So be proactive, letting things sit for 24 hours is fine but if you have arrived at your decision you’ll want to get the ball moving and put your offer in.
Providing feedback, good or bad, is advantageous to a candidate. Don’t forget to do that whatever happens. You should be moving quickly to put a candidate out of their misery. No employer is too busy to let a person know if they have got the job (or not).
Location, location, location
Please give some thought to where and how you’re going to conduct an interview. As Adam alludes to in the show, it really is a terrible experience to be dragged around a new environment, potentially in front of future colleagues, as your interviewer goes from place to place looking for a quiet area for the chat.
Plan ahead. Don’t leave things to chance. If you work in an office, ensure you have the room booked in advance. If you can, find somewhere that is well lit and warm, but not too warm that you risk falling asleep.
Incidentally, I have a good example of this that I talked about in the show. I once failed to plan ahead with a previous employer and conducted an interview in what was akin to a very hot cellar.
It was terrible and looking back I genuinely feel sorry for the candidate. It was so humid and there was limited space and no windows. Nightmare.
Why did that happen? Well, I failed to plan. It was last minute and I paid for it. But so did the candidate and that wasn’t fair.
Now, many interviews are conducted remotely these days but the same rules still apply. Ensure you’re in a place that is well lit with very little background noise. And remind yourself that there is a good chance your candidate will arrive early, so don’t leave them sitting in the virtual lobby for any longer than they need. Arrive promptly and get going.
A taste of things to come?
Depending on what the position is and the nature of your business, trying to provide a snapshot of life in your company can be beneficial to both parties. After all, the last thing you want to do is employ someone only for them to realise that they’re not cut out for your environment and thus you find yourself starting the recruitment process all over again.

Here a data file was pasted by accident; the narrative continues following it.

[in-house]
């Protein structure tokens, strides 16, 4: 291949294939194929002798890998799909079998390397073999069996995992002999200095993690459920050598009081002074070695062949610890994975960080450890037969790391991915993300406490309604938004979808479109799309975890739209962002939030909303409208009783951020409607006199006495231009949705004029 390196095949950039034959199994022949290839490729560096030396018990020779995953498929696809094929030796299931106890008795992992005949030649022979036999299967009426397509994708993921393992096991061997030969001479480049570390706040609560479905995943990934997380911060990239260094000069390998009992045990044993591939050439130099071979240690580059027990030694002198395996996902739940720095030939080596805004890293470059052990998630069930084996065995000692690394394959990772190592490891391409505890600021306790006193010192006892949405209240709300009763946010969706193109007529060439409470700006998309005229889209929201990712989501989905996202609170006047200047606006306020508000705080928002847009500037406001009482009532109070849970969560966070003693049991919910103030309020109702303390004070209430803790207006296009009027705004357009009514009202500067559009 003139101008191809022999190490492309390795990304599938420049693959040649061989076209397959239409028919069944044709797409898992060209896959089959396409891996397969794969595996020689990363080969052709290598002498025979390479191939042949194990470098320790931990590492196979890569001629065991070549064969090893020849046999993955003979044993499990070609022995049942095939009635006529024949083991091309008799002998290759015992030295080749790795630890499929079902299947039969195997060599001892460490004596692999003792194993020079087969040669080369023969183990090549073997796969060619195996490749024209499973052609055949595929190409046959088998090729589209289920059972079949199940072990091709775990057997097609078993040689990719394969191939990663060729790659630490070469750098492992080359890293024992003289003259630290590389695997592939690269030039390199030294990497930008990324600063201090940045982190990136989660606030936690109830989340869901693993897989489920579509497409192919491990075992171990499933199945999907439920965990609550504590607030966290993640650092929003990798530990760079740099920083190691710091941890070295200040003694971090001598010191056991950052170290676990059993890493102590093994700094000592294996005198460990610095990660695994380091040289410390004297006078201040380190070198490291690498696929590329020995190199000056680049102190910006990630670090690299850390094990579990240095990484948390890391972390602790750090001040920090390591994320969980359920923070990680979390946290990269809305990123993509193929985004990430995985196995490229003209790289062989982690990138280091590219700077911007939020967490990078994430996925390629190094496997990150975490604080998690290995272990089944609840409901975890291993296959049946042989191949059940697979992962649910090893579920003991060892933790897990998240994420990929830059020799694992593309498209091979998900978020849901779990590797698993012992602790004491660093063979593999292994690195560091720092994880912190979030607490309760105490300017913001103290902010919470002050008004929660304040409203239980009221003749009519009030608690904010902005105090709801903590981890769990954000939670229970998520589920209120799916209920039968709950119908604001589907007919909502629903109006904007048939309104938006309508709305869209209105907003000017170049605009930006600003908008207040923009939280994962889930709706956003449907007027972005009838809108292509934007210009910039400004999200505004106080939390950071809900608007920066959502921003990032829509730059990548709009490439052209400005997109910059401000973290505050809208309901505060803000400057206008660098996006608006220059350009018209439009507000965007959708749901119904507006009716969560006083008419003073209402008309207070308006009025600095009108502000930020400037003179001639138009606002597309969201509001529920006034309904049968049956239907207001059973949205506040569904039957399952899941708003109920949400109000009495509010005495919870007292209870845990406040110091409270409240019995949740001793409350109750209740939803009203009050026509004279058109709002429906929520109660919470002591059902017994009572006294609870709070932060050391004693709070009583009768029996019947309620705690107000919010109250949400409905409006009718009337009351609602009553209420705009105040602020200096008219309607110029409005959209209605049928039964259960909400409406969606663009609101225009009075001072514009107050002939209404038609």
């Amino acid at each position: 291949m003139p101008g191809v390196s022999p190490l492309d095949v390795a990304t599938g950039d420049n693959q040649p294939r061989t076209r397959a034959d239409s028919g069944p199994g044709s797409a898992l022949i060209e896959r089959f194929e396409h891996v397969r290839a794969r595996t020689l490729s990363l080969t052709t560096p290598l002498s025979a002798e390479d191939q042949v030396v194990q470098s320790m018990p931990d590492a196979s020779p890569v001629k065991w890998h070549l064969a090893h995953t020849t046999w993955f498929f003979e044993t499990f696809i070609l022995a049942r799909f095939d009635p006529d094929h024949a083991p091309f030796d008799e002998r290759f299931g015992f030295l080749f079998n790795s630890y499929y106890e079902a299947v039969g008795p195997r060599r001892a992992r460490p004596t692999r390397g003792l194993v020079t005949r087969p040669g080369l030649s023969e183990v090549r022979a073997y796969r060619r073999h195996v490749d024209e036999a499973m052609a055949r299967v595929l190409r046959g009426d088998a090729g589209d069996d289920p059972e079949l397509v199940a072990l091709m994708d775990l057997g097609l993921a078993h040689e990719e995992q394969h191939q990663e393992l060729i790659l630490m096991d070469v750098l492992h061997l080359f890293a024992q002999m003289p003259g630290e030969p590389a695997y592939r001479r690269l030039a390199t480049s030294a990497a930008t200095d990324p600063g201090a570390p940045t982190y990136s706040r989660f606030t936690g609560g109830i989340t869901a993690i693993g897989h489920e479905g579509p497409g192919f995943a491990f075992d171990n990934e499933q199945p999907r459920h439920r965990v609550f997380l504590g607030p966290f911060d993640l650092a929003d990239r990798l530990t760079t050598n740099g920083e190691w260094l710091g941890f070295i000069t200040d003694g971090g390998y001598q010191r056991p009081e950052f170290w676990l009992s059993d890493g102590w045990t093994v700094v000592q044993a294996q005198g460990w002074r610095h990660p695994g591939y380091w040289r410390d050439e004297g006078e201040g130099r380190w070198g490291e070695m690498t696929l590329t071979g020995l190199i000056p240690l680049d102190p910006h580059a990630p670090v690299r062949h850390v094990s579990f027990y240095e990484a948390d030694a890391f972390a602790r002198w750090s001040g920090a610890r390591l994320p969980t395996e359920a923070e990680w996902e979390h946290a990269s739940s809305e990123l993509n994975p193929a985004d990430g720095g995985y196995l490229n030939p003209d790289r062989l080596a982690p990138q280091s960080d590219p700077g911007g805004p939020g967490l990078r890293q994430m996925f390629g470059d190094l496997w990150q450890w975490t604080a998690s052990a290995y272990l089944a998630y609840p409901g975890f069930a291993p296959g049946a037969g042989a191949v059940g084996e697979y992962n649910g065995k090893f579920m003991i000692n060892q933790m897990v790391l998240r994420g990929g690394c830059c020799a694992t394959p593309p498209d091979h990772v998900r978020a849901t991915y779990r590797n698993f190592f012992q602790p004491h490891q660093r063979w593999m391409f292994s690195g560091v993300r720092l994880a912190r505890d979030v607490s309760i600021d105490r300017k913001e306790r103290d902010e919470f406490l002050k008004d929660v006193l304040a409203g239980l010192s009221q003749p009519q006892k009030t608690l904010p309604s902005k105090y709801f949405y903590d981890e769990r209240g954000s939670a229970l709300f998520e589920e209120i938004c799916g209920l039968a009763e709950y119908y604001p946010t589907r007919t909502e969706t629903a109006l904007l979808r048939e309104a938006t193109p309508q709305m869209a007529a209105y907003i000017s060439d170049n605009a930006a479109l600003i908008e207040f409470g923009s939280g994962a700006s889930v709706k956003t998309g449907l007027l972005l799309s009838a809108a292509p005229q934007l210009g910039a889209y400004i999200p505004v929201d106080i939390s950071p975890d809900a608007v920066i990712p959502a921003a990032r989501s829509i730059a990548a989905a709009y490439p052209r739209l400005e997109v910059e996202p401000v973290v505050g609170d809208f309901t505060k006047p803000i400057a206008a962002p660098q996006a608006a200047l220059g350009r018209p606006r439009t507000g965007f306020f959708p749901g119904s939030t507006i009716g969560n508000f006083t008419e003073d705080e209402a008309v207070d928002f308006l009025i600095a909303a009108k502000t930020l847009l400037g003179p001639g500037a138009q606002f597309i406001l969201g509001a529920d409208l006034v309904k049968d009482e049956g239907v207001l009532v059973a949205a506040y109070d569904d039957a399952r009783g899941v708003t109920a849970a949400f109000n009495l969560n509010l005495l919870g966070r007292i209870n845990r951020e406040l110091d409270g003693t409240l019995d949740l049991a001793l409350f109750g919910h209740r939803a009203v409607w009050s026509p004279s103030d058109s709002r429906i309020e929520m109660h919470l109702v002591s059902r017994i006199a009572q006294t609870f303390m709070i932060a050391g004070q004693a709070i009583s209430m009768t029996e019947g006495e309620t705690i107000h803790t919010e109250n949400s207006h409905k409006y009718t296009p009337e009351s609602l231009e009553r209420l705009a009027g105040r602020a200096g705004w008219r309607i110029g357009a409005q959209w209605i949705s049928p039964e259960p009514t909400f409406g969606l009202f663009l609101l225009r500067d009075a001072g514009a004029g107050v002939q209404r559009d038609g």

Where possible, let a candidate shadow someone who is already in the position. Let them see the good and the bad. By exposing a candidate to this, they’ll be better placed to know if the job is definitely something they want to do.
It doesn’t have to be a big time commitment from either the candidate or team. You can just ask that the candidate hangs around for 20 or 30 minutes longer than they would have without this opportunity. Both Steve and I highly recommend doing this, it can be worth its weight in gold.
As always, we go into a lot of detail on the latest edition of Nobody Likes Recruiters, a podcast that is dedicated to those who want to improve their recruitment process and make it less boring and cringe.
In summary, if you want to nail your interview with a candidate, be pragmatic with your approach to availability, plan ahead and try to showcase as much of the role you are recruiting for as possible.
But keep it simple and don’t hesitate for too long if you unearth the right person.